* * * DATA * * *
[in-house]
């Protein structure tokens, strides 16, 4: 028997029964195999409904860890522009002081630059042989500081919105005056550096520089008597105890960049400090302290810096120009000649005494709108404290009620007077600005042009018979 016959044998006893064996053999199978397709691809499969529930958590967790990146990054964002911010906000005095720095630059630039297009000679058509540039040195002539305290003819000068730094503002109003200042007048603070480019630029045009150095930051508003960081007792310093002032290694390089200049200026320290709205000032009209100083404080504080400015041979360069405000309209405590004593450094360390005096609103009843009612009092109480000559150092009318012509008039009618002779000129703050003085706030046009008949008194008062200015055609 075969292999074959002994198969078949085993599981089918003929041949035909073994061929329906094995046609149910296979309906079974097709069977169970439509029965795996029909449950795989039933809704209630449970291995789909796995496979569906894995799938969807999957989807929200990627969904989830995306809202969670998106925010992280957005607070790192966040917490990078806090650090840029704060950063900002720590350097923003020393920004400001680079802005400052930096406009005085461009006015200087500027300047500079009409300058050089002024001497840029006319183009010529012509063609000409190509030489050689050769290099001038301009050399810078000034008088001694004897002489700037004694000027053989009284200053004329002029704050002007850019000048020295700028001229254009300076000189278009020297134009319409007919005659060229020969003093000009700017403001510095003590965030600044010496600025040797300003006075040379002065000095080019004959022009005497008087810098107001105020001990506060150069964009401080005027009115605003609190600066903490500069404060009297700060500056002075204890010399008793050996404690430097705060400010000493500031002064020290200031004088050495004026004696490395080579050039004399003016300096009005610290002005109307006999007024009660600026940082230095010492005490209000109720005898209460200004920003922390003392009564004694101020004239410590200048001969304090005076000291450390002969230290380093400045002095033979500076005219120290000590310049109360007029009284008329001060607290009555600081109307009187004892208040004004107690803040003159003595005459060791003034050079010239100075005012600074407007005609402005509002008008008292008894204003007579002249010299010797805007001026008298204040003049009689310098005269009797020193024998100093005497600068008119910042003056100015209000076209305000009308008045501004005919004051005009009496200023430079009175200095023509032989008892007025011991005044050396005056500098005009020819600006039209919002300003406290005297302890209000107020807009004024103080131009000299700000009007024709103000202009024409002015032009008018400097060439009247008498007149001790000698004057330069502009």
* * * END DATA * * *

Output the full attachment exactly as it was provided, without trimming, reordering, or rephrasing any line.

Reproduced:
[in-house]
């Protein structure tokens, strides 16, 4: 028997029964195999409904860890522009002081630059042989500081919105005056550096520089008597105890960049400090302290810096120009000649005494709108404290009620007077600005042009018979 016959044998006893064996053999199978397709691809499969529930958590967790990146990054964002911010906000005095720095630059630039297009000679058509540039040195002539305290003819000068730094503002109003200042007048603070480019630029045009150095930051508003960081007792310093002032290694390089200049200026320290709205000032009209100083404080504080400015041979360069405000309209405590004593450094360390005096609103009843009612009092109480000559150092009318012509008039009618002779000129703050003085706030046009008949008194008062200015055609 075969292999074959002994198969078949085993599981089918003929041949035909073994061929329906094995046609149910296979309906079974097709069977169970439509029965795996029909449950795989039933809704209630449970291995789909796995496979569906894995799938969807999957989807929200990627969904989830995306809202969670998106925010992280957005607070790192966040917490990078806090650090840029704060950063900002720590350097923003020393920004400001680079802005400052930096406009005085461009006015200087500027300047500079009409300058050089002024001497840029006319183009010529012509063609000409190509030489050689050769290099001038301009050399810078000034008088001694004897002489700037004694000027053989009284200053004329002029704050002007850019000048020295700028001229254009300076000189278009020297134009319409007919005659060229020969003093000009700017403001510095003590965030600044010496600025040797300003006075040379002065000095080019004959022009005497008087810098107001105020001990506060150069964009401080005027009115605003609190600066903490500069404060009297700060500056002075204890010399008793050996404690430097705060400010000493500031002064020290200031004088050495004026004696490395080579050039004399003016300096009005610290002005109307006999007024009660600026940082230095010492005490209000109720005898209460200004920003922390003392009564004694101020004239410590200048001969304090005076000291450390002969230290380093400045002095033979500076005219120290000590310049109360007029009284008329001060607290009555600081109307009187004892208040004004107690803040003159003595005459060791003034050079010239100075005012600074407007005609402005509002008008008292008894204003007579002249010299010797805007001026008298204040003049009689310098005269009797020193024998100093005497600068008119910042003056100015209000076209305000009308008045501004005919004051005009009496200023430079009175200095023509032989008892007025011991005044050396005056500098005009020819600006039209919002300003406290005297302890209000107020807009004024103080131009000299700000009007024709103000202009024409002015032009008018400097060439009247008498007149001790000698004057330069502009």